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Changes to EU Emissions Trading Scheme
In April 2009 the European Union adopted a package of measures intended to amend and strengthen the framework of climate change legislation – and which promises to have a significant effect upon the operations of the powergen sector.
Directive 2009/29/EC “improves and extends” the greenhouse gas emission allowance trading scheme of the EC, by incorporating new objectives to reduce the overall greenhouse gas emissions of the EC by at least 20 per cent below 1990 levels by 2020, and by 30 per cent in the event of satisfactory international agreement being reached.
Under the amended scheme, individual Member States will no longer be responsible for distributing allowances pursuant to national allocation plans – as occurs at present. Instead, following the end of the current allocation plans after 2012, a uniform European cap on emissions allowances will be administered by the EC. This cap will decrease in a linear manner on an annual basis, with the rate of linear decrease to be reviewed in 2020.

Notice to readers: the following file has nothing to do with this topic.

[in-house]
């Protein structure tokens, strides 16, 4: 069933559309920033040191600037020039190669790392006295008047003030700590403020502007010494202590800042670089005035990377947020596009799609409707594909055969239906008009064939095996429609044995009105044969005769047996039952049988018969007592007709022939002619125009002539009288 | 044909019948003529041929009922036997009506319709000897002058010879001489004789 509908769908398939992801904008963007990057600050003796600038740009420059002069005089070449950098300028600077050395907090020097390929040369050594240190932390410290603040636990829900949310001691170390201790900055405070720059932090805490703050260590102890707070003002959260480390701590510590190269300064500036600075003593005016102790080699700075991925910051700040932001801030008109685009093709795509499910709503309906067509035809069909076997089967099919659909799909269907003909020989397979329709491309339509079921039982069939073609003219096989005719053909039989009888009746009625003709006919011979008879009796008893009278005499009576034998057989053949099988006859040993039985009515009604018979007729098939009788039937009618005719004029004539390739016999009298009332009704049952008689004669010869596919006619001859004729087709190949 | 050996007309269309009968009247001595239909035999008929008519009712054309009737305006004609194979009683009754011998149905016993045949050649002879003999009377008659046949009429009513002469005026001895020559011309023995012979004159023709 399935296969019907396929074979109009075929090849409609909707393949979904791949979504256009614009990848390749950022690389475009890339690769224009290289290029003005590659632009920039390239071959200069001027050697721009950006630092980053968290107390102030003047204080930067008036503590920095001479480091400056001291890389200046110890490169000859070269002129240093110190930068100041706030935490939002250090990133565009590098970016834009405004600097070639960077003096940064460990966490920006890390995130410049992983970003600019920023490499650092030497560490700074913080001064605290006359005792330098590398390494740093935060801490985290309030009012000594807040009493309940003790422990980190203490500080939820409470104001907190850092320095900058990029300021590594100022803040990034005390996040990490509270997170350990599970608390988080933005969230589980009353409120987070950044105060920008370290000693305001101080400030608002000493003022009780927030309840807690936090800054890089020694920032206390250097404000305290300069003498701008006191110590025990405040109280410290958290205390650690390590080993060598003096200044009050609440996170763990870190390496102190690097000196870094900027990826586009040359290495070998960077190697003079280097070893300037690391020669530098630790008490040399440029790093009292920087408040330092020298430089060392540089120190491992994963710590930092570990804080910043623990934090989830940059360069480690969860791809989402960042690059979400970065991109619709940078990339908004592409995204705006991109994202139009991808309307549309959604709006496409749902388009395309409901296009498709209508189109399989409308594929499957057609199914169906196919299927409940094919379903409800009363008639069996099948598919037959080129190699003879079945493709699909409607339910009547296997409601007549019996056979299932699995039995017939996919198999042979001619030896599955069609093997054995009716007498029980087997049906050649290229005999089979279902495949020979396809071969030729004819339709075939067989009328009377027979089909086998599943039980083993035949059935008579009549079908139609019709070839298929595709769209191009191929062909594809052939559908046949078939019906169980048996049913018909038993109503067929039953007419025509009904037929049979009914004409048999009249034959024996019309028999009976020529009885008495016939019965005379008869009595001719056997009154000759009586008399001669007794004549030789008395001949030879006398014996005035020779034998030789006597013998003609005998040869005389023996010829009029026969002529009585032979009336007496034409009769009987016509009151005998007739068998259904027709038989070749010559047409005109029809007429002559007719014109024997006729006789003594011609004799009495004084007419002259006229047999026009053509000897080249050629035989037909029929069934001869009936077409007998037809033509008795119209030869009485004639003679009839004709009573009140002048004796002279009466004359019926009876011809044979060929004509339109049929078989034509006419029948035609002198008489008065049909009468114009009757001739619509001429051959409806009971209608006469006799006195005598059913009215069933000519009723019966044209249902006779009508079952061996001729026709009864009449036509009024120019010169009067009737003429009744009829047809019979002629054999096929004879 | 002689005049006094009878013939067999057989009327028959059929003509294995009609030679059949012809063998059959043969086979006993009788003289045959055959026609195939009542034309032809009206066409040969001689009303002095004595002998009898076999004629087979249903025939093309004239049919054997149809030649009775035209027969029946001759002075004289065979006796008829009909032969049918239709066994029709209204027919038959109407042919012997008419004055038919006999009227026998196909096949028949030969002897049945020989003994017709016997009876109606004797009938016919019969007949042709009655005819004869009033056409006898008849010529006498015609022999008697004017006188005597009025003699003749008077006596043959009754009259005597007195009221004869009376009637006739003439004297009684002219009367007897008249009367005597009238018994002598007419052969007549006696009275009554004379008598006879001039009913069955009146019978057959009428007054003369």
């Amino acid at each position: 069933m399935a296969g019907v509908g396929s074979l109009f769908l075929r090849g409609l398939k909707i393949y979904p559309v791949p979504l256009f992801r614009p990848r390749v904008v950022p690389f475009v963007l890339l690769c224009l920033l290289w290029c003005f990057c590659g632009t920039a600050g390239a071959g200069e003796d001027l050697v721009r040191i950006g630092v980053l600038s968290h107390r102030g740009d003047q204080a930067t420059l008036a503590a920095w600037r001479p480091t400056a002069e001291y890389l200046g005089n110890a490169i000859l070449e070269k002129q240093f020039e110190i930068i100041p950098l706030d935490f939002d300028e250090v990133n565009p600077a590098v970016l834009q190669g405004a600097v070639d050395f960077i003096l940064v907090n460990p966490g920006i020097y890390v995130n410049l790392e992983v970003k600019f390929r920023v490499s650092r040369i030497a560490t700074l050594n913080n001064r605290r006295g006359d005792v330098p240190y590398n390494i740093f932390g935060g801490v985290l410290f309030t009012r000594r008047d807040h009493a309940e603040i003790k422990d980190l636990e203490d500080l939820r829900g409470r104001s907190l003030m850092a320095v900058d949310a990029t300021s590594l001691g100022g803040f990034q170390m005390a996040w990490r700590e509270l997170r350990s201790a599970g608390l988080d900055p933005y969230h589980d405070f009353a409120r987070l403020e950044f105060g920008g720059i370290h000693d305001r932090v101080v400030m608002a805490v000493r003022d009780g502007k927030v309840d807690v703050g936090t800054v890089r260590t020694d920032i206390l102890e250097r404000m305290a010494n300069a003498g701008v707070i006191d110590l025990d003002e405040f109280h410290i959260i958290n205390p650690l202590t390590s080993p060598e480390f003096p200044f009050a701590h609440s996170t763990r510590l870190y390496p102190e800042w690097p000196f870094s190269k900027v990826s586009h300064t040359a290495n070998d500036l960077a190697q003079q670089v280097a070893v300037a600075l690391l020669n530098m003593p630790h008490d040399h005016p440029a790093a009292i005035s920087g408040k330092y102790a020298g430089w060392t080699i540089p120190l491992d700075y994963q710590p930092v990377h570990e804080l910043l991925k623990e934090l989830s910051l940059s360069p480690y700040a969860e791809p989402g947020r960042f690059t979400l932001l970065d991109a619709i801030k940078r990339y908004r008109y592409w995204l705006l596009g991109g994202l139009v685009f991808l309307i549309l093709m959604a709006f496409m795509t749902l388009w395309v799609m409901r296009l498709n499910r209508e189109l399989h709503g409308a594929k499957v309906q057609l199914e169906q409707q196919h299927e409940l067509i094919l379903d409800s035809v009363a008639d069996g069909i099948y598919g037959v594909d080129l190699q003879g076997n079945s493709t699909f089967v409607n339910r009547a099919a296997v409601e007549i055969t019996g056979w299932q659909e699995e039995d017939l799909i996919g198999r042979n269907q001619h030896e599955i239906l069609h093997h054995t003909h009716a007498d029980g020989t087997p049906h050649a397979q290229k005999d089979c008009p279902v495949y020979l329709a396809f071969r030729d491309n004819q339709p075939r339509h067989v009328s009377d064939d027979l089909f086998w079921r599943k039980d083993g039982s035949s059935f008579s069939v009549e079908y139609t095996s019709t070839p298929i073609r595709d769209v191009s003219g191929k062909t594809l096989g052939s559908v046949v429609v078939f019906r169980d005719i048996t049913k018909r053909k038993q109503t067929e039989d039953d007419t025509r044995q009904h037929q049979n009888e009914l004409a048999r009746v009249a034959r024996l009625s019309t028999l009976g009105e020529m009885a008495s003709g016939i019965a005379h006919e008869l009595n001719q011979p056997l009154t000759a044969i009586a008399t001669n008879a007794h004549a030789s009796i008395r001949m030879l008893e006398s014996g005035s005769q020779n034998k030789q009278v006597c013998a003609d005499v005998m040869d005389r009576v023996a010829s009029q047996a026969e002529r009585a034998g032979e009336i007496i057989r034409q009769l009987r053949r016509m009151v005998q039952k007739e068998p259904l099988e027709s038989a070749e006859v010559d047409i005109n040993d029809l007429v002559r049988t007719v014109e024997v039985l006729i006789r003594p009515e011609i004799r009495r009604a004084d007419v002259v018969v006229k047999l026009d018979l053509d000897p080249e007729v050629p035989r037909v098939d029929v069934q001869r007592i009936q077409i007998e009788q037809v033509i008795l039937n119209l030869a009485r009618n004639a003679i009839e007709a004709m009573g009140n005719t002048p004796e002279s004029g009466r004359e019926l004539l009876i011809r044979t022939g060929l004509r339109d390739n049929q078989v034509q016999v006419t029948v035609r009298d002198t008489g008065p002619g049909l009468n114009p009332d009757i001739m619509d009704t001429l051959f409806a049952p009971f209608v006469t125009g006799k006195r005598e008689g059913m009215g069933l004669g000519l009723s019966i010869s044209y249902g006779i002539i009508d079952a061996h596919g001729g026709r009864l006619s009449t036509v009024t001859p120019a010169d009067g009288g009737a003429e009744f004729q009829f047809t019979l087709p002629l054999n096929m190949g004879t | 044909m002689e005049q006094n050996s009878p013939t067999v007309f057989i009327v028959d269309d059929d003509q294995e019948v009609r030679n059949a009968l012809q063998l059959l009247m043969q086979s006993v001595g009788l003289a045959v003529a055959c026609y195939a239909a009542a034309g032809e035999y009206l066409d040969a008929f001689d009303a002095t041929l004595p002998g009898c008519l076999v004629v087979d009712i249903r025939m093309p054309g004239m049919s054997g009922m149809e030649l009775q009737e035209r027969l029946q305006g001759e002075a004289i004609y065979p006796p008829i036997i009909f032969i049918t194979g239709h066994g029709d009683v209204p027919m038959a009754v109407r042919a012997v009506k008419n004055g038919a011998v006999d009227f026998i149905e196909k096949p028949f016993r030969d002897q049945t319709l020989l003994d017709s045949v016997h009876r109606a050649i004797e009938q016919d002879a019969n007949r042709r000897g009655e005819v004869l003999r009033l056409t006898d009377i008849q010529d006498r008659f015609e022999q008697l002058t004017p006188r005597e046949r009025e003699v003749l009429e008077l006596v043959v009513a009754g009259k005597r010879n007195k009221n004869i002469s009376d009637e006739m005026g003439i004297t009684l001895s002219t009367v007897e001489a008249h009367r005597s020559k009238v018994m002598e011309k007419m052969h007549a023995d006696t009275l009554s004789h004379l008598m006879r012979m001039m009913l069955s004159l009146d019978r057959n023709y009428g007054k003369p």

The free allotment of emission allowances is to be withdrawn from the powergen sector following the end of the current allocation plan, and is to be replaced by an auction mechanism, the details of which are to be finalised by June 2010.
It is noteworthy that the climate change regime has attracted the attention of the Irish Commission on Taxation, which recommended in its 2009 Report the imposition of a carbon tax on fossil fuels, at a rate which approximates the price of carbon emission allowances. There now appears to be a clear commitment on the part of the Irish Government to introduce a carbon tax in the Budget to be delivered in late 2009. This tax is expected to be levied on carbon emissions other than those already covered by the EU allowance trading scheme - an exception that will avoid the "double carbon taxation" of carbon-emitting activities.